Inderscience Publishers

Factor analytic investigation of Canadians' population health risk perceptions: the role of locus of control over health risks

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To better understand how health risks are conceptualised by the Canadian public, exploratory and confirmatory factor analytic techniques were applied to data from a recent national telephone survey on health risk perception (N = 1503). Hazards assessed comprised an array of 30 items selected a priori by a panel of experts to represent the following five determinants of population health: the physical environment, biology, lifestyle, the social environment and healthcare. Respondents in the survey rated each hazard in terms of perceived risk to the health of Canadians. Rather than the hypothesised five-factor model, findings supported a three-factor model, with biochemical, lifestyle and social health risk perceptions emerging as key factors explaining the public's health risk perceptions. Although the observed model differed from expectations, it maintained some elements of current population health models. Further analyses revealed that biochemical, lifestyle and social health risk perceptions were differentially associated with beliefs about the locus of control over health risks. Findings are contrasted with those of a similar analysis of data from a comparable national survey conducted in Canada in 1992, and are discussed in relation to trends in discourse on health risk over the past decade.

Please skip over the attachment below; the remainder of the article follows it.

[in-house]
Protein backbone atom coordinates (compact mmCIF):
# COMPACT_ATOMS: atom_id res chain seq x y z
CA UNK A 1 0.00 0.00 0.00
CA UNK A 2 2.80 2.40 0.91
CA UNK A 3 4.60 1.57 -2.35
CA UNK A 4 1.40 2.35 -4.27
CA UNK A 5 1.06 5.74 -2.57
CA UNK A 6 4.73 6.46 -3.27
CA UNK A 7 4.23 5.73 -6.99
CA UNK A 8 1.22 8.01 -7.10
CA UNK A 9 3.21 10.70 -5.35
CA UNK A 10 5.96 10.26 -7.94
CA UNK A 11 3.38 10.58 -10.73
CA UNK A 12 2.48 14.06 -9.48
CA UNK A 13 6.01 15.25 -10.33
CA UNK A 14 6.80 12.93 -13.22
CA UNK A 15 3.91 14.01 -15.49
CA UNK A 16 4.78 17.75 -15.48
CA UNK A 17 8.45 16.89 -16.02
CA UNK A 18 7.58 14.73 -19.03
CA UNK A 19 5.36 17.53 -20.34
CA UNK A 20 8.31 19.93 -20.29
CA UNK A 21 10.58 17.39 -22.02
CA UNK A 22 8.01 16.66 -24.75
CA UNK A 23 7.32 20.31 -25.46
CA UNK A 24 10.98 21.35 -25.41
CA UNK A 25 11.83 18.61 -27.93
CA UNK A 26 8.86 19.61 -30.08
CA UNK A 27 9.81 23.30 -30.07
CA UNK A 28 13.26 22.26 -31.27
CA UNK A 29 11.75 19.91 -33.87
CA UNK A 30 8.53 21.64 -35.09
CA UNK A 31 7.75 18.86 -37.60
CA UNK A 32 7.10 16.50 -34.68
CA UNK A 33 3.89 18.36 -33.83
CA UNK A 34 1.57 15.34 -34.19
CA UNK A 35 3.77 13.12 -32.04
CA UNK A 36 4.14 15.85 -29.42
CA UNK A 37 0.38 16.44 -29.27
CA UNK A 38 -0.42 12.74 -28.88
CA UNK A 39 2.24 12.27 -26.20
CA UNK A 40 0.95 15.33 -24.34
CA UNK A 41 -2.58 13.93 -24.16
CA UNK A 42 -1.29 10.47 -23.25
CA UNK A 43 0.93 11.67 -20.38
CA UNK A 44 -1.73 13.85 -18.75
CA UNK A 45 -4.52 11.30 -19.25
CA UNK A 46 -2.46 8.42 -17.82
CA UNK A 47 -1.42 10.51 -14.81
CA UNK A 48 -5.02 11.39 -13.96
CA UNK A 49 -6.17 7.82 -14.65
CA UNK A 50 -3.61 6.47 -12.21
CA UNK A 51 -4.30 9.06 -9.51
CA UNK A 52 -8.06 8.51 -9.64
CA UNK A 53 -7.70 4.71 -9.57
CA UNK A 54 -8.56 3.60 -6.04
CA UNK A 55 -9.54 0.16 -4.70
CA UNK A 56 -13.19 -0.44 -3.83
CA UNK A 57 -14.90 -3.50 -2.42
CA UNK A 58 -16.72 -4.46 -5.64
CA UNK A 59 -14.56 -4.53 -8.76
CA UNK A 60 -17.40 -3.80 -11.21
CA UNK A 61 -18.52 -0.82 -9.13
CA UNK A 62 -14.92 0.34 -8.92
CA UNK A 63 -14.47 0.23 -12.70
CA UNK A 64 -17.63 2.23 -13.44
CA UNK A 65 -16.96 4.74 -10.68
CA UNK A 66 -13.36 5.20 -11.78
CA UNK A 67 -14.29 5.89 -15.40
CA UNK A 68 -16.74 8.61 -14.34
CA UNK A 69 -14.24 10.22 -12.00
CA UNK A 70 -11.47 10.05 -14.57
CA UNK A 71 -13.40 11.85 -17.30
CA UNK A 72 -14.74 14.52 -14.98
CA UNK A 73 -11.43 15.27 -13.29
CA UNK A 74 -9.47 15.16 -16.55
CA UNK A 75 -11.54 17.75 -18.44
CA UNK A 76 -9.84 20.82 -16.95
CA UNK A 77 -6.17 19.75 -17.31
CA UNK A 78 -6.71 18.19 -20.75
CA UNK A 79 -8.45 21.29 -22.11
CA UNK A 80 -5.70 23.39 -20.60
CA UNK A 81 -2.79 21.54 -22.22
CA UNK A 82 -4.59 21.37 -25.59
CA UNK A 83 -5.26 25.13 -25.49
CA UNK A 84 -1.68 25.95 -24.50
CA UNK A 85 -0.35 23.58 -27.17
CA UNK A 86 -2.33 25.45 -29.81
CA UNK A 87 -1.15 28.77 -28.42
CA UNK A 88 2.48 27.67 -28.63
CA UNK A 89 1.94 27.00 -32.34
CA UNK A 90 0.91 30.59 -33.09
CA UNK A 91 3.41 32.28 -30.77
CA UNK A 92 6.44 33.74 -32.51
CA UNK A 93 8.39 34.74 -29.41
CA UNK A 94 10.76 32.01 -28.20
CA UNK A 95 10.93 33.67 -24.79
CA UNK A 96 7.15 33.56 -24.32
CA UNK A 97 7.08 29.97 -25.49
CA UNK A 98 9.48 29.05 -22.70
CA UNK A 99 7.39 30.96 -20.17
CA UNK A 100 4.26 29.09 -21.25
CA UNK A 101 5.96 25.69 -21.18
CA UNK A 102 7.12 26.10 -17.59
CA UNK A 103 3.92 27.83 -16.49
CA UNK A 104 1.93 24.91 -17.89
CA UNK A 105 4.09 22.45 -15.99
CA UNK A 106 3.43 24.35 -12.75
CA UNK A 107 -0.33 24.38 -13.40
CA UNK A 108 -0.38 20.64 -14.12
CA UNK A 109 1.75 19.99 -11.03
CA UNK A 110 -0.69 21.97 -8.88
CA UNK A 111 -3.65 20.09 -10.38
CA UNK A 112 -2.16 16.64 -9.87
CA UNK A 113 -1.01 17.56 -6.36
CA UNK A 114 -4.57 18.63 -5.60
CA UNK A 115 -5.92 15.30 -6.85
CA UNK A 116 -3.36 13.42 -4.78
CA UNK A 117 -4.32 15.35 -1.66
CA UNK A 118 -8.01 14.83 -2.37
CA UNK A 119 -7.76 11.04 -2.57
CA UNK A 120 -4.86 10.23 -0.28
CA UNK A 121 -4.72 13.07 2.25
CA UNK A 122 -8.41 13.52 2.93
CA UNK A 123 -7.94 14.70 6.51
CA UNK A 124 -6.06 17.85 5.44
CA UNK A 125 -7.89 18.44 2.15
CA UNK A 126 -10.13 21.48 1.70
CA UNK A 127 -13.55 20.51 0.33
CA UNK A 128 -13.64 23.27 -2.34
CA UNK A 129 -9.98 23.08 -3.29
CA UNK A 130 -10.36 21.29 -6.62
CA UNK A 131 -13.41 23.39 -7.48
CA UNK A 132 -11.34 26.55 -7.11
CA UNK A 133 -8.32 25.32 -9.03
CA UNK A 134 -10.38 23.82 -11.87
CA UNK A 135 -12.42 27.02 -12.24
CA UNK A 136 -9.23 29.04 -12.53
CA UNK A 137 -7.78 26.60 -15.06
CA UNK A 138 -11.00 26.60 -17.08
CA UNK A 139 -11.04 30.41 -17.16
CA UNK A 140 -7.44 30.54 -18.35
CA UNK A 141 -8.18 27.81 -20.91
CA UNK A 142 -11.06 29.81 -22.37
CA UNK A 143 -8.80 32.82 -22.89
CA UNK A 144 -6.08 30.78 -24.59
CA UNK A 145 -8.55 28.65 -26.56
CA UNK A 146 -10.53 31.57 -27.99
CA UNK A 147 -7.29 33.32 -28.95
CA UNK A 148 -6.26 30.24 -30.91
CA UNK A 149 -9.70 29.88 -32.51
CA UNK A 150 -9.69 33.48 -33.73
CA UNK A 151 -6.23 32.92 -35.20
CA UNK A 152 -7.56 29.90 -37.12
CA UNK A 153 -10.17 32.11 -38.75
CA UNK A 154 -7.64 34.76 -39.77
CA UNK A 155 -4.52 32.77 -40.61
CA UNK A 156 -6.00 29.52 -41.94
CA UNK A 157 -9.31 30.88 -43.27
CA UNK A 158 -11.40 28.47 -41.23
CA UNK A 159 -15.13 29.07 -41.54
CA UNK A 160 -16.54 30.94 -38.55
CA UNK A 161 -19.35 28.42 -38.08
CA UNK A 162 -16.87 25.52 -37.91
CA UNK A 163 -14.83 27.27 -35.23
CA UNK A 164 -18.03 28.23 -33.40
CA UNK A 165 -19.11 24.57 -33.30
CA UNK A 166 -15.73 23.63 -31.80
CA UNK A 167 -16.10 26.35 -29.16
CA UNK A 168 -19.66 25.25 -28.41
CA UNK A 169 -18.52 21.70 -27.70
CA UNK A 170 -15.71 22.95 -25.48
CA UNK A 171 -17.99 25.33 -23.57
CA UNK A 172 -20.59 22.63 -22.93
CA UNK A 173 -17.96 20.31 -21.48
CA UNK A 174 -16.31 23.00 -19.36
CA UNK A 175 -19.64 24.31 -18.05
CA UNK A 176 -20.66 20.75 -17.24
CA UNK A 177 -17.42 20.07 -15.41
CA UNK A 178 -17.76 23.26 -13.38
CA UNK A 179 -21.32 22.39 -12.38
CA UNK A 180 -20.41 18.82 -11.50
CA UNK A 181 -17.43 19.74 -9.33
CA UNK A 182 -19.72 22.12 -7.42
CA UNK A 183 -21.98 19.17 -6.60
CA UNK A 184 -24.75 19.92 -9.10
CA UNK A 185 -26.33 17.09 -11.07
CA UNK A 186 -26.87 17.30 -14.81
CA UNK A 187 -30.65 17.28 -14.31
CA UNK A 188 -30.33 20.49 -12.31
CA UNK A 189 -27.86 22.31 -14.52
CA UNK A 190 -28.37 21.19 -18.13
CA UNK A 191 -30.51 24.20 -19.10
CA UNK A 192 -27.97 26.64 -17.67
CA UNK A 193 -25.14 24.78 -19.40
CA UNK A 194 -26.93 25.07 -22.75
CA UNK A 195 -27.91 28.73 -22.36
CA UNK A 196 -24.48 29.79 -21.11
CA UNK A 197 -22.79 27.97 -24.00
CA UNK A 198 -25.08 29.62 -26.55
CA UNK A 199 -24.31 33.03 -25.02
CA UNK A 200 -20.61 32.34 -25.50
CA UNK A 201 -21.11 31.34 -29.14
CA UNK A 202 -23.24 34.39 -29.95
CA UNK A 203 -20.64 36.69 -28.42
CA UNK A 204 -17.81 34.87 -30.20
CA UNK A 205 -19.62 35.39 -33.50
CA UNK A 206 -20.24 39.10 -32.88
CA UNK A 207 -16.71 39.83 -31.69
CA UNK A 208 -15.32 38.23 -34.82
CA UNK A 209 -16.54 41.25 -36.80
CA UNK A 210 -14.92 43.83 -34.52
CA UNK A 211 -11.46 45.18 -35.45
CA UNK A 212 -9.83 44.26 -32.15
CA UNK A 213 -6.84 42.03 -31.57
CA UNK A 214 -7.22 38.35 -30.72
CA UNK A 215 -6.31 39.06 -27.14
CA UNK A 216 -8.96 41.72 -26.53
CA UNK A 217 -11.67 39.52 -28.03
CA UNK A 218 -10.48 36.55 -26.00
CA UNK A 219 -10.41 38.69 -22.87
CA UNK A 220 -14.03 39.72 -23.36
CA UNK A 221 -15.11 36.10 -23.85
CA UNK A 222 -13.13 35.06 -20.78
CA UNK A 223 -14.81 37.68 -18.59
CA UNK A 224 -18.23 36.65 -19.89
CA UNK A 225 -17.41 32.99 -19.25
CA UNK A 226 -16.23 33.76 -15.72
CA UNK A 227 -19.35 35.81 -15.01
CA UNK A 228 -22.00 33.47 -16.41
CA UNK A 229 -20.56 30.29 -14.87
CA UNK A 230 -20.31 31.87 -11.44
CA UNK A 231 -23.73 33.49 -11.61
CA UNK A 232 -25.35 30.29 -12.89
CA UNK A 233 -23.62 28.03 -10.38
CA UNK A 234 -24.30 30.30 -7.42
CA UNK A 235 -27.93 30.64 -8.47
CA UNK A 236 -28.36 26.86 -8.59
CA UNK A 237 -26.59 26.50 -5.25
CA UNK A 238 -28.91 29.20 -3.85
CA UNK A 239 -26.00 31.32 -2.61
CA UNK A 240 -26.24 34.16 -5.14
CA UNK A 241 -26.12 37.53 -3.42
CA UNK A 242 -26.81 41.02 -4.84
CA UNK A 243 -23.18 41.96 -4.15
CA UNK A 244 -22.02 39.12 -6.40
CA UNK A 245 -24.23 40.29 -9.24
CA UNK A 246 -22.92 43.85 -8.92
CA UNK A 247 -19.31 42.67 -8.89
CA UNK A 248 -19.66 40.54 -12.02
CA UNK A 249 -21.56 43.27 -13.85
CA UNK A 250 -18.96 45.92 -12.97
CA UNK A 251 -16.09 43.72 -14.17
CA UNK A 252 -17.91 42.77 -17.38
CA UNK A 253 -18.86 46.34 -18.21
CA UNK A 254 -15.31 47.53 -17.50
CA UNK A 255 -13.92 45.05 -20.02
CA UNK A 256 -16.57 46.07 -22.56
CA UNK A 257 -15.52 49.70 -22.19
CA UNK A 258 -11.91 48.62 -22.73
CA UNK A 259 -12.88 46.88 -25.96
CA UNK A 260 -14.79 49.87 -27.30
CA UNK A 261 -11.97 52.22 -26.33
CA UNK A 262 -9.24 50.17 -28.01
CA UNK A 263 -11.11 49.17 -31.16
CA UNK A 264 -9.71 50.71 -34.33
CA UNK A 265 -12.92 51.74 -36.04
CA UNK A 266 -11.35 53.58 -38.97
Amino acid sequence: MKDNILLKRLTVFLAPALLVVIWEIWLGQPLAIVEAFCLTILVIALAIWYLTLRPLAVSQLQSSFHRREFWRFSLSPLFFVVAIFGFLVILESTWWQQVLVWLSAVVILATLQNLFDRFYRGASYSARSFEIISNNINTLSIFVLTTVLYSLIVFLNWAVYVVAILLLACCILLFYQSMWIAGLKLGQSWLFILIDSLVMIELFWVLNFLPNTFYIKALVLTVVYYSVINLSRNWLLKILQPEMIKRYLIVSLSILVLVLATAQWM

Keywords: beliefs, Canada, factor analysis, population health, risk regulation, risk perception, health risks, locus of control

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